This global pandemic is a time like none other you, or anyone living now, has ever experienced. You may be feeling lost, fearful, or like you’re completely unraveling. Grasping for a better feeling thought or trying to focus on the positive aspects of your life may feel well beyond your reach. But what if there was a way to connect into your intuition and calibrate to a center point that provides some ease and turn-by-turn directions, even as the outward world appears to be coming apart at the seams?

Connecting into intuition is something that anyone can do. It takes practice and patience when you first start out, but the pay-off is worth the time. And time is what many of us have right now.

WHERE DO YOU START?

Did you know that your body is a fine-tuned antenna and provides the easiest access to connect to your intuition? Often, information comes to you, whether you are conscious of it or not, through senses and feelings. You’ve probably heard, or even said yourself, “I just had a gut feeling.” This is your intuition in action.

To consistently tune into this incoming information, one must be aligned more intentionally in connection to the body. This way, it becomes easier to sense the information, signs, and synchronicities that are always around. With the hustle and bustle of daily life, awareness of the body and its needs are often ignored or overlooked. To form this deeper connection, you must learn to acknowledge your physical vehicle and nurture it with food, respite, movement, and play. Without these things, the connection to your intuition can be distorted and difficult to decipher.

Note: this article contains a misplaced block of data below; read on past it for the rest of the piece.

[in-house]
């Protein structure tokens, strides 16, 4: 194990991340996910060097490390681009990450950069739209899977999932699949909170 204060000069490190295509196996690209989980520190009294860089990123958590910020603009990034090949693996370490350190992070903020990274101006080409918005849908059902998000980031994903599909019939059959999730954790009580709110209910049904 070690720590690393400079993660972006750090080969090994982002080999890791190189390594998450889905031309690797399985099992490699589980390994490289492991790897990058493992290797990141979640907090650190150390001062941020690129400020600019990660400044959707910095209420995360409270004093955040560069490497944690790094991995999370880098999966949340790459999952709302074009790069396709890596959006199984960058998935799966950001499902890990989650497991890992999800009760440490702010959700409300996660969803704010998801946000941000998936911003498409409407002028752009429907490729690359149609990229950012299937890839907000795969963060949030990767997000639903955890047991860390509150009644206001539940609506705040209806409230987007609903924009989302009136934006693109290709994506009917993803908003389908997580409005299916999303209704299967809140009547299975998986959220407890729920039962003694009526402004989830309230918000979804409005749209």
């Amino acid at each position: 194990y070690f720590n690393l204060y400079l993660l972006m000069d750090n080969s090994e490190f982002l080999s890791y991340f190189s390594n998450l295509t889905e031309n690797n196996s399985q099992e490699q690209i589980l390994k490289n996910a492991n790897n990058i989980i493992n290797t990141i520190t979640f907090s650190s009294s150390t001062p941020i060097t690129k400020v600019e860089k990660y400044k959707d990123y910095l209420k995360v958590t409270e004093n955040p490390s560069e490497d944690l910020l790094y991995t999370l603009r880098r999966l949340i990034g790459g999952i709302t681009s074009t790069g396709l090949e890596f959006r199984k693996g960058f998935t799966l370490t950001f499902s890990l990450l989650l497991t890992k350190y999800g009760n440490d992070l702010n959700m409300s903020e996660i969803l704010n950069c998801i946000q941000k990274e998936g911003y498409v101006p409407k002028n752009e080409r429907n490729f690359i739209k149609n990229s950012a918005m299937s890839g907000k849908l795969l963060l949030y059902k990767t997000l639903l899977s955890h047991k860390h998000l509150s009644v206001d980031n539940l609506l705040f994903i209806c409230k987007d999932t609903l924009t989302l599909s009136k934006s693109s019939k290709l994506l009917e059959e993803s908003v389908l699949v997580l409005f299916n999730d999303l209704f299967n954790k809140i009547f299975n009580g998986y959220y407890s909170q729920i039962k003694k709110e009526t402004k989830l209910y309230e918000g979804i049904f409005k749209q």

The reality is that many acknowledge the body only when it is feeling pain or discomfort. Societal conditioning has led to the overarching belief that taking care of the body has less importance than striving, driving, succeeding and creating. It’s go, go, go all day long, from the moment feet hit the floor. Connecting to intuition requires presence and awareness of the physical framework. It requires time to get quiet, reflect, and most importantly, time to honor this magical apparatus.

WHAT DO EMOTIONS HAVE TO DO WITH IT?

The other way that disconnection from the body occurs is from an emotional standpoint. It’s commonplace to believe that there are “good” and “bad” feelings and that these feelings directly correlate to the beliefs one holds about themselves. To feel better, our tendency is to push away and not endure the heavier, “bad” feelings. Sometimes this is done through avoidance, numbing or choosing to bypass feelings all together. Perhaps you have a long history of not being “allowed” to feel. Maybe it wasn’t safe in your family of origin, or you were bullied because we were “too sensitive.” Whatever the circumstances that cause the disconnection, since intuition is sensed first through feelings in the physical body, choosing not to feel, even certain ranges of emotions, will clog up the receiver.

WHAT CAN YOU DO NOW?

The good news is that there are a few simple things that you can do, right now, to start to re-connect to your physical and emotional body in a thoughtful and intentional way.